Walter Nixon

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Walter Nixon
Walter Nixon in the 1990s
Chief Judge of the U.S. District Court for the Southern District of Mississippi
In office
September 24, 1982 – November 3, 1989
Preceded by Dan M. Russell Jr.
Succeeded by William H. Barbour Jr.
Judge of the U.S. District Court for the Southern District of Mississippi
In office
June 7, 1968 – November 3, 1989
Nominated by Lyndon B. Johnson
Preceded by seat created (80 Stat. 75)
Succeeded by Charles W. Pickering
Personal details
Born Walter Louis Nixon Jr.
1928 (age 89–90)
Biloxi, Mississippi, U.S.
Alma mater Tulane University (LL.B.)
Military service
Allegiance  United States
Service/branch United States Air Force
Years of service 1953–1955
Unit J.A.G. Corps

Walter Louis Nixon Jr. (born 1928) is a former United States federal judge who in 1989 was impeached by the House of Representatives and removed from office by the Senate.[1] Because Nixon's impeachment was for perjury, the case was cited as a precedent in the impeachment trial of President Bill Clinton.[2][not in citation given][3] Despite his surname, Walter Nixon has no relation to the 37th U.S. President Richard Nixon.


Early life[edit]

Nixon was born in Biloxi, Mississippi.[1] He attended Tulane University Law School, graduating in 1951 and went into private practice in his hometown of Biloxi. He also served in the United States Air Force from 1953 to 1955.[1]

On May 29, 1968, Nixon was nominated by President Lyndon B. Johnson to a new seat on the United States District Court for the Southern District of Mississippi, created by 80 Stat. 75.[1] He was confirmed by the United States Senate on June 6, 1968, and received his commission on June 7, 1968.[1] In 1982, due to his length of tenure, he became Chief Judge of the same District Court.[1]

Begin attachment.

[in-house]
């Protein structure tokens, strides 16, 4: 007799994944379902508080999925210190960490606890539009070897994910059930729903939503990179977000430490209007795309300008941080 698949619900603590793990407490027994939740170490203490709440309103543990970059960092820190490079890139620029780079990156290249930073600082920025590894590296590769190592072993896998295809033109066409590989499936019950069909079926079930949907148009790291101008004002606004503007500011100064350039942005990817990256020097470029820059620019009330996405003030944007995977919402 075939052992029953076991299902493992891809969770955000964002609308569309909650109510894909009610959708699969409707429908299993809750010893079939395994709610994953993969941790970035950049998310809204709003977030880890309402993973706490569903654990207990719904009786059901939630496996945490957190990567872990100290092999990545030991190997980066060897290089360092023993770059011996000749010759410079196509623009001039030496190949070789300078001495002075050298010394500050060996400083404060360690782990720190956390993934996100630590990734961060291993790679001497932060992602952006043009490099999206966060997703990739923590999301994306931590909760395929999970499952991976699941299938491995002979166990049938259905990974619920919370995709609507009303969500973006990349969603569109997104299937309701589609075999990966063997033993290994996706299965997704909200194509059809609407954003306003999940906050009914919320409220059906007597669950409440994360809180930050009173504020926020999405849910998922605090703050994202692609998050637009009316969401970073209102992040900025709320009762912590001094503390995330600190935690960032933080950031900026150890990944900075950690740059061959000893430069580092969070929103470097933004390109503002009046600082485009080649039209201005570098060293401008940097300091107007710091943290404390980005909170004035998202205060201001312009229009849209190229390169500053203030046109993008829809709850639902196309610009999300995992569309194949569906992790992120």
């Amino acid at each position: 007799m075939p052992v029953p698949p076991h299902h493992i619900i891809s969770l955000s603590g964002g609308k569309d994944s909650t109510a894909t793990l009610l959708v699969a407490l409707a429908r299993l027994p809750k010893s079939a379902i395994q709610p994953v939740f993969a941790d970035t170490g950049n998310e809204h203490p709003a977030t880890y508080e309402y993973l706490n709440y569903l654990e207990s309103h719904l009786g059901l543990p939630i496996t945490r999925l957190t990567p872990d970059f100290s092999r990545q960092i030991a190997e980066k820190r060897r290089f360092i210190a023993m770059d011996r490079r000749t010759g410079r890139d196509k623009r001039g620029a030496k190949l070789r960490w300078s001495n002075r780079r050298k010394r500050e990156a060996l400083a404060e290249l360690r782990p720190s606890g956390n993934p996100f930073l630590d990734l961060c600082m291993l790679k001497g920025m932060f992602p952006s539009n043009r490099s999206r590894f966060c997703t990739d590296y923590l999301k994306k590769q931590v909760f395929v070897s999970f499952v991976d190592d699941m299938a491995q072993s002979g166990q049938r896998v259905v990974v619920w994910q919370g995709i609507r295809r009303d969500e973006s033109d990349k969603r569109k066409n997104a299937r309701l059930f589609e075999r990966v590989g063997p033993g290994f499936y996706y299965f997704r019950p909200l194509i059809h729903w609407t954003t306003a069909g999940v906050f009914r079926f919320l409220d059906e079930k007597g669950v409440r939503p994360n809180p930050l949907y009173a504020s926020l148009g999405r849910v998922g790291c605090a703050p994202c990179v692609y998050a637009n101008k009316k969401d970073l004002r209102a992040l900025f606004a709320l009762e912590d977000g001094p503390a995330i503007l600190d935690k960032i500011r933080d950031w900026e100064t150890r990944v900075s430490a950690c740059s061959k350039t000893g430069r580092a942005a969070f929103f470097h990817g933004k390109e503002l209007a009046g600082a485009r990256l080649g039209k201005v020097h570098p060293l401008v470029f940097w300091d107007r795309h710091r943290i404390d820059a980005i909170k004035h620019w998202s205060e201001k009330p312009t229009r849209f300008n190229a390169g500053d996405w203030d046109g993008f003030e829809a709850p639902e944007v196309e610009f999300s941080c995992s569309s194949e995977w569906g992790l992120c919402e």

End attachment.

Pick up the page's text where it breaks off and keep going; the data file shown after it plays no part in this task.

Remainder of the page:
Nixon was convicted in 1986 on perjury charges and sentenced to 5 years in prison. The offense stemmed from his grand jury testimony and statements to federal officers concerning his intervention in the state drug prosecution of Drew Fairchild, the son of Wiley Fairchild, a business partner of Nixon. Although the case was assigned to a state court, Wiley Fairchild had asked Nixon to help out by speaking to the prosecutor. Nixon did so, and the prosecutor, a long-time friend, dropped the case. When Nixon was interviewed by the Federal Bureau of Investigation (FBI) and the Department of Justice, he denied any involvement whatsoever. Subsequently, a federal grand jury was empaneled and he again denied his involvement. He was convicted of making false statements to a grand jury.

Nixon refused to resign and continued to both hold the title of Federal Judge and collect his judicial salary in prison. In 1989, he was impeached by the House of Representatives and convicted by the Senate, for committing perjury before a grand jury. Upon his conviction by the Senate, he was officially removed from office and permanently banned from the federal judiciary.[4]

Nixon appealed his impeachment and removal to the United States Supreme Court. In Nixon v. United States, handed down in 1993, the Court rejected his appeal as a nonjusticiable political question.[5]

Life after prison[edit]

He was disbarred in 1990. The State Supreme Court ruled in May 1993 that he could be readmitted to the state bar after passing the exam. As of September 2007 he lives and practices law in Biloxi and[vague] in Lake Charles, Louisiana.

See also[edit]


Legal offices
Preceded by
new seat
Judge of the United States District Court for the Southern District of Mississippi
Succeeded by
Charles W. Pickering